Hiking in Patagonia
in Torres del Paine, Chile on 14th March, 2013

The morning we were meant to take a bus from Punta Arenas to Puerto Natales the clocks went ahead by an hour. Google didn't have the right time for Chile and nor did Apple's time-syncing servers. Wikipedia said that daylight savings was suspended till 2019 in Chile. We got to the bus station about 20 minutes after the bus had left. The bus company was kind enough to put us on another bus four hours later for free.

The bus ride was pretty nice. A smelly old man was sat next to us for ten minutes before a girl nearby complained about him to the bus driver. The man was swiftly moved to the back of the bus.

The drive along the Argentine border up to Puerto Natales was very scenic. We saw a hole herd of sheep being herded by Gauchos at one point. The weather also turned a lot more sunnier and the sky cleared up. Punta Arenas has one of the most un-scenic waterfronts I've ever come across but the lake next to Puerto Natales with the mountains in the backdrop is breathtaking.

We walked around in the evening taking in the town and walking past restaurants full of travelers eating and chatting away.

The next day we had to get up at 6:30am to be ready for a 7:30am pickup for our day trip. We were set to do an 11-hour journey around Torres del Paine. Triin got her first tour of a cave at our first stop, we got some breathtaking views of the mountains during the second, we saw some icebergs during our third stop and the fourth stop in the afternoon let us see our first South American waterfall. There weren't really any flies around either, something which I usually have to contend with around lakes in Canada and Northern Europe.

I along with another traveler climbed down the jagged rocks to get some close-up photos of the waterfall. The other traveler was using a Canon 5D Mark II, a camera I'd love to be using, and a 24-70mm lens. The lens probably did him well with most of the day's shots but being up close to a huge surrounding waterfall it would fail to take everything in. I handed him my 10mm lens. I did so partially to help him get the shots he'd probably want and also to see how my lens performed on his camera. He passed me back his 24-70mm in exchange. I've already used this lens extensively in Egypt and Jordan a few years back so I already knew what it could do.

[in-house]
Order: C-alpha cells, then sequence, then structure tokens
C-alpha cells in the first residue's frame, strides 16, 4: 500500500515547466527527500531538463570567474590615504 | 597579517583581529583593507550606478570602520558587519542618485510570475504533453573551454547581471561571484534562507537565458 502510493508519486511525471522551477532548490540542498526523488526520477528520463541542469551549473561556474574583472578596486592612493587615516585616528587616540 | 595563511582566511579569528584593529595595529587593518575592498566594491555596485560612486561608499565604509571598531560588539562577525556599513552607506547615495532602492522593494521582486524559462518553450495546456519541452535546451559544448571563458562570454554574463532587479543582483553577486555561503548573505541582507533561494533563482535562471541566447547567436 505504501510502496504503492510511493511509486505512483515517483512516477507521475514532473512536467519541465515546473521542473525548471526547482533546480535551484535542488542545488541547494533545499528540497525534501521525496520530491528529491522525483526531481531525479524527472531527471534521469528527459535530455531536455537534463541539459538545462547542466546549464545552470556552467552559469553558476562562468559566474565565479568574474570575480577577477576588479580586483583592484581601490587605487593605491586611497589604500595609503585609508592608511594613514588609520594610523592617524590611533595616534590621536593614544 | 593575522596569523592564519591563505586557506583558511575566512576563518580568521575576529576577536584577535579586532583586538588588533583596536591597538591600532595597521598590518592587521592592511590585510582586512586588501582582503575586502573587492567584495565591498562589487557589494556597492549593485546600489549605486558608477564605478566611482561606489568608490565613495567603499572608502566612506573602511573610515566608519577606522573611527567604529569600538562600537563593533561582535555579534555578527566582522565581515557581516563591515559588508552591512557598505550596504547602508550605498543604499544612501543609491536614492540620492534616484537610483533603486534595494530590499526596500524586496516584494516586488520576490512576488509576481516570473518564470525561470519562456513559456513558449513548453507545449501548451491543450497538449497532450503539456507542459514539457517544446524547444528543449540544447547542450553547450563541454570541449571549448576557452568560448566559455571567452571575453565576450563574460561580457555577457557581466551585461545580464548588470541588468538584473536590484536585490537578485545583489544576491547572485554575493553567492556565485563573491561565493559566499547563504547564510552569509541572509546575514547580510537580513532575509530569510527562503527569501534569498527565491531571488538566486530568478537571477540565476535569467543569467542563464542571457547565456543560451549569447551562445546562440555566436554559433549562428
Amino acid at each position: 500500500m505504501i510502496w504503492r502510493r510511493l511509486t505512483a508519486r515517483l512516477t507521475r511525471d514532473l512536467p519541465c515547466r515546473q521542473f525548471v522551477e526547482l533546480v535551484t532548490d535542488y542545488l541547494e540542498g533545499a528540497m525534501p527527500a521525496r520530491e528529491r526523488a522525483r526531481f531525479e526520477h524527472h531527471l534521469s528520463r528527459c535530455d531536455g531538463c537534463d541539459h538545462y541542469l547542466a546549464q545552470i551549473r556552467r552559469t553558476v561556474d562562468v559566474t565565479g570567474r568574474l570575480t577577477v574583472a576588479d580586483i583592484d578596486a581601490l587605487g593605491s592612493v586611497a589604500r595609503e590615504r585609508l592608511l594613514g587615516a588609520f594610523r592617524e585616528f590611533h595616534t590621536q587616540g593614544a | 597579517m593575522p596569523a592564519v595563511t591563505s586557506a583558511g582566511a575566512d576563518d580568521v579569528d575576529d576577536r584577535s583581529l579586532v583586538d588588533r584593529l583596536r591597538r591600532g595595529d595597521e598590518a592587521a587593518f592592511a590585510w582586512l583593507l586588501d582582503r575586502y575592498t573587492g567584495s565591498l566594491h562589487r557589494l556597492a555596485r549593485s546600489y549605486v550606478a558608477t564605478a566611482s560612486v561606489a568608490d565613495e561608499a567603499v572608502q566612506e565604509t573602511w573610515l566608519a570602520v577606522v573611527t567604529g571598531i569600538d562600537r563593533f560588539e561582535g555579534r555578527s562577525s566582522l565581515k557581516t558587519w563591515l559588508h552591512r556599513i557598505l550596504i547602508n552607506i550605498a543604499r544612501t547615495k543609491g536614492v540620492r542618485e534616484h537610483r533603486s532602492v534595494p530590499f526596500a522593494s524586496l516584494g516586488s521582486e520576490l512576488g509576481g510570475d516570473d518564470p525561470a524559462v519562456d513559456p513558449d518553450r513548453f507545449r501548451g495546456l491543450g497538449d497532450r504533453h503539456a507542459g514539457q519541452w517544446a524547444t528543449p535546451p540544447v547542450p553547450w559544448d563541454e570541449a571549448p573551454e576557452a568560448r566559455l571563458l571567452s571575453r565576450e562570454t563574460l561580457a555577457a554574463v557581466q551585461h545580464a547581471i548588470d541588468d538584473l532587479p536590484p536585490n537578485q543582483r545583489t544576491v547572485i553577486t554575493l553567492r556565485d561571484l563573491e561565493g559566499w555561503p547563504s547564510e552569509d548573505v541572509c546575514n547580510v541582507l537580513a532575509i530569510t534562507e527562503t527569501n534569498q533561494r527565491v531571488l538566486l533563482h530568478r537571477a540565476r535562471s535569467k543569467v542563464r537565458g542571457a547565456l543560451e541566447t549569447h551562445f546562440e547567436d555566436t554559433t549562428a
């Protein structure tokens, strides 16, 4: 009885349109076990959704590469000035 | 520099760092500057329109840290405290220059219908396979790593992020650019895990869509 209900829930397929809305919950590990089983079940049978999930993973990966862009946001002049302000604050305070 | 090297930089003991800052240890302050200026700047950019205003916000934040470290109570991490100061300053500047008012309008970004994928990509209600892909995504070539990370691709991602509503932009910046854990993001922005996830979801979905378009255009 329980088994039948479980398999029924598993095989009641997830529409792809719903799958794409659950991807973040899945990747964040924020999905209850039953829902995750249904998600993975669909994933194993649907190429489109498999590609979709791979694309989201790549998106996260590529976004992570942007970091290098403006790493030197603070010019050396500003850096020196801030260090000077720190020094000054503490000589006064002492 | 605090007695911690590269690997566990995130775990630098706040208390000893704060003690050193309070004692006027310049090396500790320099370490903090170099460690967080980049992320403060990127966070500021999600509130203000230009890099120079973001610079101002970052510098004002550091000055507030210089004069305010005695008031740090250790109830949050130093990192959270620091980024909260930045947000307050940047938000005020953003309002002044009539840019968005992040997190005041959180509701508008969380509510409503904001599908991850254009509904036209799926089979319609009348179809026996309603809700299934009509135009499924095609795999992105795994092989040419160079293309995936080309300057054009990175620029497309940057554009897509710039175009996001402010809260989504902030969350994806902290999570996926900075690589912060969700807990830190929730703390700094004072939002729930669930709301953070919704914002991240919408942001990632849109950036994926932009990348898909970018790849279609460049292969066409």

During the bus ride back into town I looked at Triin sat next to the window with the rolling hills and blue skies in the background and really appreciated what a special moment it was.

The one weird thing about the other travelers I couldn't get my head around is the use of their iPads and blackberry phones for doing wildlife photography. They would try and creep up on large animals with these devices in their hands and the creatures themselves would make a b-line before they could get any real snaps in. They should try using a £600 camera and lens combo instead of a £400 tablet computing device.

In the evening I went to pickup our laundry from a Laundromat. On the way back a police officer halted traffic and motioned for about ten street dogs to cross the street. The dogs all came into the middle of the road, surrounded the cop and sat waiting for a treat. It was hilarious watching her trying to motion for them to move to the other side of the road. When they did move they ran in all directions through traffic. The dogs all look injury-free and very healthy. The restaurants must be feeding them.

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